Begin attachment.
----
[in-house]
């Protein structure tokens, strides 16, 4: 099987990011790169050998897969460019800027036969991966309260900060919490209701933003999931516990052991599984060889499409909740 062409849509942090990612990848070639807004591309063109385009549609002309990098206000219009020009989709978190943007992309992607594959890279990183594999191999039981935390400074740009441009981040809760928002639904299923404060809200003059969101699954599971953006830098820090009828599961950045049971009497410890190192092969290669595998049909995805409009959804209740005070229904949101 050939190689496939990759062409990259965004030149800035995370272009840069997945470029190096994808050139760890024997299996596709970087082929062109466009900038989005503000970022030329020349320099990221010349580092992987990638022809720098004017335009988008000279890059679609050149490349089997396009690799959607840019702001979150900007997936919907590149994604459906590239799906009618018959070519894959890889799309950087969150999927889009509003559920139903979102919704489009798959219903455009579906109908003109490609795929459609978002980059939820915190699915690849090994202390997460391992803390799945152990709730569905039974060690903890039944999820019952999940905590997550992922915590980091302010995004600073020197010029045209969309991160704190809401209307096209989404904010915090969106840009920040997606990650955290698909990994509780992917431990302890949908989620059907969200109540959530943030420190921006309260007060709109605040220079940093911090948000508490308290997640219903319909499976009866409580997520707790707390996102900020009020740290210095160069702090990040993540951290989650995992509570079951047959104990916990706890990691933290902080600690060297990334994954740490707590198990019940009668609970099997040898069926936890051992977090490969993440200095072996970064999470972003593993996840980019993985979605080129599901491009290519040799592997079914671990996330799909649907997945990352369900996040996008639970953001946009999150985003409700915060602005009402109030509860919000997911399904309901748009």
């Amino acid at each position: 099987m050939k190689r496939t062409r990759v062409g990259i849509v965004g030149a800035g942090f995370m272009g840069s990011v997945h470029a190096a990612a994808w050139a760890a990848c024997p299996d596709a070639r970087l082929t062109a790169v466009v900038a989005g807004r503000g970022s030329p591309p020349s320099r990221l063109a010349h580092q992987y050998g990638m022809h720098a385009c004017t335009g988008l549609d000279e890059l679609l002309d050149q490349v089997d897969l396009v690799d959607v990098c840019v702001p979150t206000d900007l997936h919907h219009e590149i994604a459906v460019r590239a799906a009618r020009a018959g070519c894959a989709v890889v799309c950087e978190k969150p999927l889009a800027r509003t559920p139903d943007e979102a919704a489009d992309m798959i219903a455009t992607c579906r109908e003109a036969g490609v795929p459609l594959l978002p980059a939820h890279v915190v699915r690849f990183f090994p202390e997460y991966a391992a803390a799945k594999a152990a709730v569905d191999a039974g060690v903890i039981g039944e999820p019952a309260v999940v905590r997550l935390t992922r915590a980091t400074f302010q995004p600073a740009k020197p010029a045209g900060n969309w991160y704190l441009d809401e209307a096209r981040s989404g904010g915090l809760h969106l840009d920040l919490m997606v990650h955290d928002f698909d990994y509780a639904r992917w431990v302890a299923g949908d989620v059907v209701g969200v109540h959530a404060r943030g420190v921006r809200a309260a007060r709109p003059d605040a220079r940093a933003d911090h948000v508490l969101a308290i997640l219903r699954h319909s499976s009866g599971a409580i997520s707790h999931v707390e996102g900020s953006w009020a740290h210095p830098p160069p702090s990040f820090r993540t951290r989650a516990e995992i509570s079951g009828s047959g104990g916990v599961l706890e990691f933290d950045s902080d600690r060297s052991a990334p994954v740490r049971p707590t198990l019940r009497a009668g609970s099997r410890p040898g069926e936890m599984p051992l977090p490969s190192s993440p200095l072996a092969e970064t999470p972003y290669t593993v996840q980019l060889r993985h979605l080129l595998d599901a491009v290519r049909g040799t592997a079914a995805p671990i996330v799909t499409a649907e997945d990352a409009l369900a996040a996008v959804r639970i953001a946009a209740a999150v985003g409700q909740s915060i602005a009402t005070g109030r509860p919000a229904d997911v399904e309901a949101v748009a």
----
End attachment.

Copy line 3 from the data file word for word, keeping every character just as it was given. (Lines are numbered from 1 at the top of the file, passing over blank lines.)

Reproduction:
């Amino acid at each position: 099987m050939k190689r496939t062409r990759v062409g990259i849509v965004g030149a800035g942090f995370m272009g840069s990011v997945h470029a190096a990612a994808w050139a760890a990848c024997p299996d596709a070639r970087l082929t062109a790169v466009v900038a989005g807004r503000g970022s030329p591309p020349s320099r990221l063109a010349h580092q992987y050998g990638m022809h720098a385009c004017t335009g988008l549609d000279e890059l679609l002309d050149q490349v089997d897969l396009v690799d959607v990098c840019v702001p979150t206000d900007l997936h919907h219009e590149i994604a459906v460019r590239a799906a009618r020009a018959g070519c894959a989709v890889v799309c950087e978190k969150p999927l889009a800027r509003t559920p139903d943007e979102a919704a489009d992309m798959i219903a455009t992607c579906r109908e003109a036969g490609v795929p459609l594959l978002p980059a939820h890279v915190v699915r690849f990183f090994p202390e997460y991966a391992a803390a799945k594999a152990a709730v569905d191999a039974g060690v903890i039981g039944e999820p019952a309260v999940v905590r997550l935390t992922r915590a980091t400074f302010q995004p600073a740009k020197p010029a045209g900060n969309w991160y704190l441009d809401e209307a096209r981040s989404g904010g915090l809760h969106l840009d920040l919490m997606v990650h955290d928002f698909d990994y509780a639904r992917w431990v302890a299923g949908d989620v059907v209701g969200v109540h959530a404060r943030g420190v921006r809200a309260a007060r709109p003059d605040a220079r940093a933003d911090h948000v508490l969101a308290i997640l219903r699954h319909s499976s009866g599971a409580i997520s707790h999931v707390e996102g900020s953006w009020a740290h210095p830098p160069p702090s990040f820090r993540t951290r989650a516990e995992i509570s079951g009828s047959g104990g916990v599961l706890e990691f933290d950045s902080d600690r060297s052991a990334p994954v740490r049971p707590t198990l019940r009497a009668g609970s099997r410890p040898g069926e936890m599984p051992l977090p490969s190192s993440p200095l072996a092969e970064t999470p972003y290669t593993v996840q980019l060889r993985h979605l080129l595998d599901a491009v290519r049909g040799t592997a079914a995805p671990i996330v799909t499409a649907e997945d990352a409009l369900a996040a996008v959804r639970i953001a946009a209740a999150v985003g409700q909740s915060i602005a009402t005070g109030r509860p919000a229904d997911v399904e309901a949101v748009a």